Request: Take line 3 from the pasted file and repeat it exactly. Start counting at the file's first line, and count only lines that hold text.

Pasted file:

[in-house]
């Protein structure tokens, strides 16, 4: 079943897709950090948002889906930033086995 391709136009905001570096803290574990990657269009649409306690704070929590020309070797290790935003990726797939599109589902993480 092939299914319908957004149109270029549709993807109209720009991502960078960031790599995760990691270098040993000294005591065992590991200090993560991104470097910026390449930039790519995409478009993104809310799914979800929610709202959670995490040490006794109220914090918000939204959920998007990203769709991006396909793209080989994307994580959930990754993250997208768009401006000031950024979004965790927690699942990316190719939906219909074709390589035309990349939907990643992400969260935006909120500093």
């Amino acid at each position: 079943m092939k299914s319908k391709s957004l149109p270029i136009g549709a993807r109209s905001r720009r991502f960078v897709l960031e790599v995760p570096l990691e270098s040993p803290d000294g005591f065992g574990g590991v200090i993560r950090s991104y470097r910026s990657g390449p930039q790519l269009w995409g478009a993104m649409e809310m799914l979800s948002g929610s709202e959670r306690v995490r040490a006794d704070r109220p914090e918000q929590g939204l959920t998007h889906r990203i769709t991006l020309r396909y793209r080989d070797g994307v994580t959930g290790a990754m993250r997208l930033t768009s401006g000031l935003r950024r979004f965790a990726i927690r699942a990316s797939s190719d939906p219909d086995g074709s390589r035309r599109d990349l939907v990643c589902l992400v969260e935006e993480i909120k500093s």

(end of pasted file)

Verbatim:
């Amino acid at each position: 079943m092939k299914s319908k391709s957004l149109p270029i136009g549709a993807r109209s905001r720009r991502f960078v897709l960031e790599v995760p570096l990691e270098s040993p803290d000294g005591f065992g574990g590991v200090i993560r950090s991104y470097r910026s990657g390449p930039q790519l269009w995409g478009a993104m649409e809310m799914l979800s948002g929610s709202e959670r306690v995490r040490a006794d704070r109220p914090e918000q929590g939204l959920t998007h889906r990203i769709t991006l020309r396909y793209r080989d070797g994307v994580t959930g290790a990754m993250r997208l930033t768009s401006g000031l935003r950024r979004f965790a990726i927690r699942a990316s797939s190719d939906p219909d086995g074709s390589r035309r599109d990349l939907v990643c589902l992400v969260e935006e993480i909120k500093s």